An antique can be dated by its marks, the materials it is made of, and the history of its ownership. Follow these tips to identify a genuine antique chair.
There is no denying the excitement of buying an antique piece of furniture and bringing some history into your home.
Without expertise in antiques buying and selling, however, it is easy to be told that you are buying something of greater value than the item is actually worth. A chair can be described as “antique” but not actually come from the time period that the dealer claims.
Tips to Identify the Time Period of an Antique Chair
Contact an antique appraiser and ask them to come along and inspect the piece with you. They will give you an independent estimate of the value of the chair, and what historical period it dates from.
Check the surface, the fittings and the upholstery of the chair for wear and tear, fading, warping and sun damage. An antique appraiser should be able to roughly estimate the age of the chair by the evidence of wear and tear on its surface.
Find out as complete a history of the chair as possible from the owner. The more that they can tell you of its journey through time, the easier it makes your own research. Find out where it was manufactured, where it may have travelled to, how many owners it has had, and how the current owner came upon it.
With this information, you can check the details against an antique catalogue. The place and date of manufacture should coincide, and where the chair was moved to in the intervening time might coincide with trends in its popularity, which an antique catalogue will also detail.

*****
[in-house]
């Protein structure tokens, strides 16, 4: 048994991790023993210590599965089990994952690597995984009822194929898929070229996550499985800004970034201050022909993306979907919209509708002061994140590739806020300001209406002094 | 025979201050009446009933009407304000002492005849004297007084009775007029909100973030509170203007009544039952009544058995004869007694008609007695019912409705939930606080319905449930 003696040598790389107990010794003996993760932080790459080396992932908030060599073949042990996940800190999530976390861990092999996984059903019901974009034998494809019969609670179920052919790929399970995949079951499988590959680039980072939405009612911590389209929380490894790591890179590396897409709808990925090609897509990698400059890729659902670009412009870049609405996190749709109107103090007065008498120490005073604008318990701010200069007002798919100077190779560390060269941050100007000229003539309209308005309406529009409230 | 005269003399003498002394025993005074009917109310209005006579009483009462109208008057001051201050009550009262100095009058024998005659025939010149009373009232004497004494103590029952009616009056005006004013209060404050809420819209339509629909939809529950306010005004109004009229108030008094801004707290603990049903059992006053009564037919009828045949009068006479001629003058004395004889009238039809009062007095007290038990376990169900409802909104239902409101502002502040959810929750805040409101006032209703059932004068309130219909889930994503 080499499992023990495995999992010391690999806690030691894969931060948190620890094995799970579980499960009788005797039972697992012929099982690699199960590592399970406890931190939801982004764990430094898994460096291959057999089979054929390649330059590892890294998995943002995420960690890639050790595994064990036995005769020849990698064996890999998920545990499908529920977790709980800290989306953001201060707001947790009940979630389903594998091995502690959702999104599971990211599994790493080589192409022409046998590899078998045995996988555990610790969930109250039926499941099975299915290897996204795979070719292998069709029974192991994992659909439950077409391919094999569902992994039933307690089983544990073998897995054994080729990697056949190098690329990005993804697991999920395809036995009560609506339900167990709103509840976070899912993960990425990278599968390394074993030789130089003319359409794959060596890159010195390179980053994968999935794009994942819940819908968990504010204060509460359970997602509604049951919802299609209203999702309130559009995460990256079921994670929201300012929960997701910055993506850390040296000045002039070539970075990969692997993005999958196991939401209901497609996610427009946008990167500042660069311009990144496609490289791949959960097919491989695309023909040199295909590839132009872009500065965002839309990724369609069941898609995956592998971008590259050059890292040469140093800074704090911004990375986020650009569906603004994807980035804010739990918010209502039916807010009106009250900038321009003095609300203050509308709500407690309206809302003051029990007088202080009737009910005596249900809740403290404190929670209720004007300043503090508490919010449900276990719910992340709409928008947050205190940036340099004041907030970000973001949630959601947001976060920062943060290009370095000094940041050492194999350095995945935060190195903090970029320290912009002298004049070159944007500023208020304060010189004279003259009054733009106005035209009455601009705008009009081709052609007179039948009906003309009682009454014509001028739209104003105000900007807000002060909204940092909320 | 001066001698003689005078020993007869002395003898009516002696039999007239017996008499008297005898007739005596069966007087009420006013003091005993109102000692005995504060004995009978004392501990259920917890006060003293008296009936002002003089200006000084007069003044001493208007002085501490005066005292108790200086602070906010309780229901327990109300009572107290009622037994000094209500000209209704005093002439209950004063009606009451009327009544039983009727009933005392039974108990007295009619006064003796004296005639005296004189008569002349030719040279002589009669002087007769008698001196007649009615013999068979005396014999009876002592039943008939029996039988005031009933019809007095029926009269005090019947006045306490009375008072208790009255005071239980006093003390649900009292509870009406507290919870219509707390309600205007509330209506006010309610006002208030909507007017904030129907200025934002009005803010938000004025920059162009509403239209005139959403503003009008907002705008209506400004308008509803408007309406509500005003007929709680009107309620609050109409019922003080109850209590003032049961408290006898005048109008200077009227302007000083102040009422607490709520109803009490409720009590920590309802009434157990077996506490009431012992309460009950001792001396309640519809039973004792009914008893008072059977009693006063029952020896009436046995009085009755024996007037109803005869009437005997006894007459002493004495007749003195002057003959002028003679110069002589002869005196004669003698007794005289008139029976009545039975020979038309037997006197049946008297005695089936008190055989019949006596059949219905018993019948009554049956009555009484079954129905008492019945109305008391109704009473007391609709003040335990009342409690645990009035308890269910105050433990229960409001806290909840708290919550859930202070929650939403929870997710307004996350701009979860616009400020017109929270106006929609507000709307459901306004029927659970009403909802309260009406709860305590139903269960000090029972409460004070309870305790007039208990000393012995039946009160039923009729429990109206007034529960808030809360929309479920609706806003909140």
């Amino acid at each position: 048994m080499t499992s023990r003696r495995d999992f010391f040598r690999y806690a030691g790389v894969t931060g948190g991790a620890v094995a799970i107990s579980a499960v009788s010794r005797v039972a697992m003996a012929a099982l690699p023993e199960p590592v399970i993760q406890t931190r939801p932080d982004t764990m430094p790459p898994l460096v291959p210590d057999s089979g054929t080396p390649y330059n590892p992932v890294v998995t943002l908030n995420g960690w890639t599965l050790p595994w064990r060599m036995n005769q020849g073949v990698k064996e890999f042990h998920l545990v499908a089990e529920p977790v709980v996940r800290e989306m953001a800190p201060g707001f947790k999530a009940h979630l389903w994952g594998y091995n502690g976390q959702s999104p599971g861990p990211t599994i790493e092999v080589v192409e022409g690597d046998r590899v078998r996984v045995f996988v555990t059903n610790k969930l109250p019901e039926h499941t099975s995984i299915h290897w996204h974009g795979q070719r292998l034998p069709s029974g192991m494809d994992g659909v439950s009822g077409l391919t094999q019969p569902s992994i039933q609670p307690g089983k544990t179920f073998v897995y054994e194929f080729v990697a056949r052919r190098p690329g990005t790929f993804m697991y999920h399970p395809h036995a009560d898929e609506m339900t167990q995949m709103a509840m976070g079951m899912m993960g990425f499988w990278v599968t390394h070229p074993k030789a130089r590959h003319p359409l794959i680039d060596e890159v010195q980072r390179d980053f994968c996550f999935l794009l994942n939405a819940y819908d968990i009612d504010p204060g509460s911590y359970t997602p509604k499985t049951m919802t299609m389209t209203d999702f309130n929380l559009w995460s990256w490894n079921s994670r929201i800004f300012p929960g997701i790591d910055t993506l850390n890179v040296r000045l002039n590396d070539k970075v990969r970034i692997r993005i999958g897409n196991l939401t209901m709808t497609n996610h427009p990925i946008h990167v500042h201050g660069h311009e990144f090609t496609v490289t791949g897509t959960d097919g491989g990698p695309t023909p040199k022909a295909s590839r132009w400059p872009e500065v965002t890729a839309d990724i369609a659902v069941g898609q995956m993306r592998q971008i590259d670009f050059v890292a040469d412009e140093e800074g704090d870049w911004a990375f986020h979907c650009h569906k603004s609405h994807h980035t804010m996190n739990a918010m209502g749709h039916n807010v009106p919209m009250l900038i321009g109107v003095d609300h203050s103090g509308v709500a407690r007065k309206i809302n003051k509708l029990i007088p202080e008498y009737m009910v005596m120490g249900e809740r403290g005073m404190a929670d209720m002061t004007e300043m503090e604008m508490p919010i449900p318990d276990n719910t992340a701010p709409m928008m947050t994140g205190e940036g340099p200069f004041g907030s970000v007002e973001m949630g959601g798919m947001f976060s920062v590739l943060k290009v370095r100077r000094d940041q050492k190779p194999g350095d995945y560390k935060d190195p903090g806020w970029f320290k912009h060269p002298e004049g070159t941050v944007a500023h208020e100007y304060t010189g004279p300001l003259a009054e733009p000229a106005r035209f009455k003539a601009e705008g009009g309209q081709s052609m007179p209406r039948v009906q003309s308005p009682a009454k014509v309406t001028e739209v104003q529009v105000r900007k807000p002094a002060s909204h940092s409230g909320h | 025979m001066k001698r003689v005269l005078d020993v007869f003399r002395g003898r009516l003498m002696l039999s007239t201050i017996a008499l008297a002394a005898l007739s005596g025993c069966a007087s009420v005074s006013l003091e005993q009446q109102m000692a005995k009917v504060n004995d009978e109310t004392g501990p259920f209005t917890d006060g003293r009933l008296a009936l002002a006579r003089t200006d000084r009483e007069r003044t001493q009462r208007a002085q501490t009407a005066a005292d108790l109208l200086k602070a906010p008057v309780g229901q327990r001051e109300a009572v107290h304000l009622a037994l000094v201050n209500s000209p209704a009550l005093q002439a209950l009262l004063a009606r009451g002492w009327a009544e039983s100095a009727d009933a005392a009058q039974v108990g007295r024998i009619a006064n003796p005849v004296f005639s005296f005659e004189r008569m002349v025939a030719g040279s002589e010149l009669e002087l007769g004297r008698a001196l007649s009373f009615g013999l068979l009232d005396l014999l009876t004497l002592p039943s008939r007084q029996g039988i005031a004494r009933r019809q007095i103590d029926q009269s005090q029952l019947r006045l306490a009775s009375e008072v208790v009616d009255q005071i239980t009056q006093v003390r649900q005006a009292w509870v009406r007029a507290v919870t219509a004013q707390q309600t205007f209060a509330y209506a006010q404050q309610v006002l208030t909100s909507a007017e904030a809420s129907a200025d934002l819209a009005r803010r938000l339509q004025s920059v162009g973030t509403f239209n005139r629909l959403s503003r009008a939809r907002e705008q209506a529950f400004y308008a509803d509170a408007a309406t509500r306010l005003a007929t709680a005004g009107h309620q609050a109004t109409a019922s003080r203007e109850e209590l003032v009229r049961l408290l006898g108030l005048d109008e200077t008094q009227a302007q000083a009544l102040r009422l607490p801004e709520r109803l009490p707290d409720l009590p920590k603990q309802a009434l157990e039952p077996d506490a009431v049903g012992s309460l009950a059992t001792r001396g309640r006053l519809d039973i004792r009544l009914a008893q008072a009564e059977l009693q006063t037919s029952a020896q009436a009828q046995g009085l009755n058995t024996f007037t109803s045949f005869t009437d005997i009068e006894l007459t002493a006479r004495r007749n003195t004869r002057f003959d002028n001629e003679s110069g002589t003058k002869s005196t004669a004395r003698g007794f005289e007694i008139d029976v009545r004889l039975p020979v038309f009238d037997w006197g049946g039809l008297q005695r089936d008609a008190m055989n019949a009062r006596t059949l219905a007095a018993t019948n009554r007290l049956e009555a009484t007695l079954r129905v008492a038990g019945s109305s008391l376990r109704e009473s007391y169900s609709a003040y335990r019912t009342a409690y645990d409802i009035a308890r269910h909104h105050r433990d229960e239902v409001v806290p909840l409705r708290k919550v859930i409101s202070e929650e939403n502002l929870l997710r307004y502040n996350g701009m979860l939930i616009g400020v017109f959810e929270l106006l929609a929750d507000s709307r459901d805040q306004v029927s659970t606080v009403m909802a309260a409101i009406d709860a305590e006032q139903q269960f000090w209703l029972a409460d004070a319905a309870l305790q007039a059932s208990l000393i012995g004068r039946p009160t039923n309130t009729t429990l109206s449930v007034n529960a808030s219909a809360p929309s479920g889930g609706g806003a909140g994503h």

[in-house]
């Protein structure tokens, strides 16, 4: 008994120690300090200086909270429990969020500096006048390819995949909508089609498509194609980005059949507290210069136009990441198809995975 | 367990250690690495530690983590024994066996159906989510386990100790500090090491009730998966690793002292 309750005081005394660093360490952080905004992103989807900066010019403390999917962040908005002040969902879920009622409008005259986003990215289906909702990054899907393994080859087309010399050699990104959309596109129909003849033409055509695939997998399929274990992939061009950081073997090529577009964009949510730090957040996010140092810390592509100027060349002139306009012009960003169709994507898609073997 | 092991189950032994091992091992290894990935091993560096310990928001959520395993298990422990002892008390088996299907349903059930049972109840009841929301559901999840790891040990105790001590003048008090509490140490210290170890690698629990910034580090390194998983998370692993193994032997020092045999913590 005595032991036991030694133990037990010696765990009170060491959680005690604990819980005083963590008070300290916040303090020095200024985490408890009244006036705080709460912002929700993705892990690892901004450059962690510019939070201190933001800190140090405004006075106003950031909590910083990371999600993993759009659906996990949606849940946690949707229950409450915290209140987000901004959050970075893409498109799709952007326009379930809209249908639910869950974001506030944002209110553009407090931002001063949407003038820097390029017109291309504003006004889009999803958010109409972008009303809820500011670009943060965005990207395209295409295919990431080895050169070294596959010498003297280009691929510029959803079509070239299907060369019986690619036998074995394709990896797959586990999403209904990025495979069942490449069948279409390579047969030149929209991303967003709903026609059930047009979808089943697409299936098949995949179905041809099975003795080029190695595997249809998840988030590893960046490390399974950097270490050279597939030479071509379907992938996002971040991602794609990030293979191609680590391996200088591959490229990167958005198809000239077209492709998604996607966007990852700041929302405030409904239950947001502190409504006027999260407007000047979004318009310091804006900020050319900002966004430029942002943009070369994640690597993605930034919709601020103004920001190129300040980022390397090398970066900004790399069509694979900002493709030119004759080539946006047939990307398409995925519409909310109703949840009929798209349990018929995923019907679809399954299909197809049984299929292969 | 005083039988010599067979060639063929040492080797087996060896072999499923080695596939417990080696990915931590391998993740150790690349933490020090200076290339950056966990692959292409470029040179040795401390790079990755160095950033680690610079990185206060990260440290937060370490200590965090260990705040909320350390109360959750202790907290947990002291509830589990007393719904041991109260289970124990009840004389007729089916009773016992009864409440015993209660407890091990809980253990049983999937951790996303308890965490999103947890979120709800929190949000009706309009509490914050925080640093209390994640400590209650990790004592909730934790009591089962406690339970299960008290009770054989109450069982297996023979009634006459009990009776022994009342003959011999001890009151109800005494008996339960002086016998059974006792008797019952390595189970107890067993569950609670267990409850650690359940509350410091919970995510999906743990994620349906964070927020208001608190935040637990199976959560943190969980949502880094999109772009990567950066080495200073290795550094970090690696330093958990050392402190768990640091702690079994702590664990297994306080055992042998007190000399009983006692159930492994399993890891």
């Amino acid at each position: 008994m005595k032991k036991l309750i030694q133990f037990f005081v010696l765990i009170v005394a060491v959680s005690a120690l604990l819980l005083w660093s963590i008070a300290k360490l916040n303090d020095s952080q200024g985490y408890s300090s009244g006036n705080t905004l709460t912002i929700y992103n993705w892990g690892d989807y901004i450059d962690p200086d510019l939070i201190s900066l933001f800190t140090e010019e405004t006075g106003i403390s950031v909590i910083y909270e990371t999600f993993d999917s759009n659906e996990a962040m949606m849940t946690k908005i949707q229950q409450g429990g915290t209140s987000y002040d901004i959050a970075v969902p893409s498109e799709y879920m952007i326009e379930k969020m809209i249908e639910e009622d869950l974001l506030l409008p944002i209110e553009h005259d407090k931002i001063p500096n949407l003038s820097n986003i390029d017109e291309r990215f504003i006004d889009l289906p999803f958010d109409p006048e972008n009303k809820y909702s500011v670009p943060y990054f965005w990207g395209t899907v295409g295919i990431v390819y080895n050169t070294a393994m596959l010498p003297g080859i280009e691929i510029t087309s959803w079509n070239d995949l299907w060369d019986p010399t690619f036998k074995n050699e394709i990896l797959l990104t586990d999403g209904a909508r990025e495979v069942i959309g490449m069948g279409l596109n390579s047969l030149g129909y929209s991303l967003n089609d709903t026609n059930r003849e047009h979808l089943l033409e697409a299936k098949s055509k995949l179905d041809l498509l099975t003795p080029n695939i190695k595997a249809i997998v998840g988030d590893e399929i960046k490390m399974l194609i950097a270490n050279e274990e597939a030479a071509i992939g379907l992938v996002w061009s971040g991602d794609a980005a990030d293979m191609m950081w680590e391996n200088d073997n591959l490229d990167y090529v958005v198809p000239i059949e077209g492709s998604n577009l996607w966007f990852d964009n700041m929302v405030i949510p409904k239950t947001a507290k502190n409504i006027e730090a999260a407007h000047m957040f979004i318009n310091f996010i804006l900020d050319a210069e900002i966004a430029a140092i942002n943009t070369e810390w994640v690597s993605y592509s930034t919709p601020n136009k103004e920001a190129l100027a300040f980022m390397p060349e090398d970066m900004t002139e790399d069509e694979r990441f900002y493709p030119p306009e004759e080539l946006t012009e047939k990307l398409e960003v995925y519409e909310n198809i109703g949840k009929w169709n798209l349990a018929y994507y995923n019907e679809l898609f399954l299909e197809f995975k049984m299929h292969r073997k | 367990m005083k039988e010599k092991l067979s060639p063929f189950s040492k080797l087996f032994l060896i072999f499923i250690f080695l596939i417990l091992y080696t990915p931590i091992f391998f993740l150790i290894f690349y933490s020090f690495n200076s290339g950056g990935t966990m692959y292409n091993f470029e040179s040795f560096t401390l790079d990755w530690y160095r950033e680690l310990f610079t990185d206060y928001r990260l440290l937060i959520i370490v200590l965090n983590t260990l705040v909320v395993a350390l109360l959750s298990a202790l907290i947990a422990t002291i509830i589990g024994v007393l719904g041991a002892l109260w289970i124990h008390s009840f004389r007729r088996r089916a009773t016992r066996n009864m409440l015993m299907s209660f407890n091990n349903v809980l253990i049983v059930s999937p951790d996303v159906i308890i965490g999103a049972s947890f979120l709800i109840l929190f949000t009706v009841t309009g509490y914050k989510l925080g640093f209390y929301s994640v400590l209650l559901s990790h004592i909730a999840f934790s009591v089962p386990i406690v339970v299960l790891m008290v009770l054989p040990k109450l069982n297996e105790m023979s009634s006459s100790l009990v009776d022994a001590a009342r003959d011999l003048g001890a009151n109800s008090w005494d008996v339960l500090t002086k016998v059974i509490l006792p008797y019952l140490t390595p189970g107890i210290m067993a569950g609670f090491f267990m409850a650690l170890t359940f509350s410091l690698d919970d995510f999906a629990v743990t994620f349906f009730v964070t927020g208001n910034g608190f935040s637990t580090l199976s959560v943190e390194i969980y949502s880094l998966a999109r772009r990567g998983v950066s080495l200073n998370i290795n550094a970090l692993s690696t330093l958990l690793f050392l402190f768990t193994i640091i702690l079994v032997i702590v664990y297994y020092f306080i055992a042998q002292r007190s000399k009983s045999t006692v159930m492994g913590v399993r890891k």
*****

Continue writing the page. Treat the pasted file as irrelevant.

The maker’s mark is a key piece of information about an antique. This is a stamp or emblem, a date, and possibly the initials of the individual who crafted it or the company who manufactured it. This information will tell you what manufacturer the chair was made by when it was made, and even what style it was crafted in. Knowing the maker, the date and style of the manufacturer make it possible to pinpoint exactly when it was made.
Sometimes with antiques, the maker’s stamp or mark has been added fraudulently, claiming that the piece belongs to an earlier period of history than it actually comes from. An antique appraiser will check that the features of the chair — carving, the curvature of the woodwork, the upholstery — do match the date of the apparent maker’s mark.
Check that the style matches the furniture design trends of the period that it is claimed to have come from. There are books available in libraries, or photographs available online, that will show the features of different furniture styles and trends throughout history. Always verify your own estimate with an antique appraiser.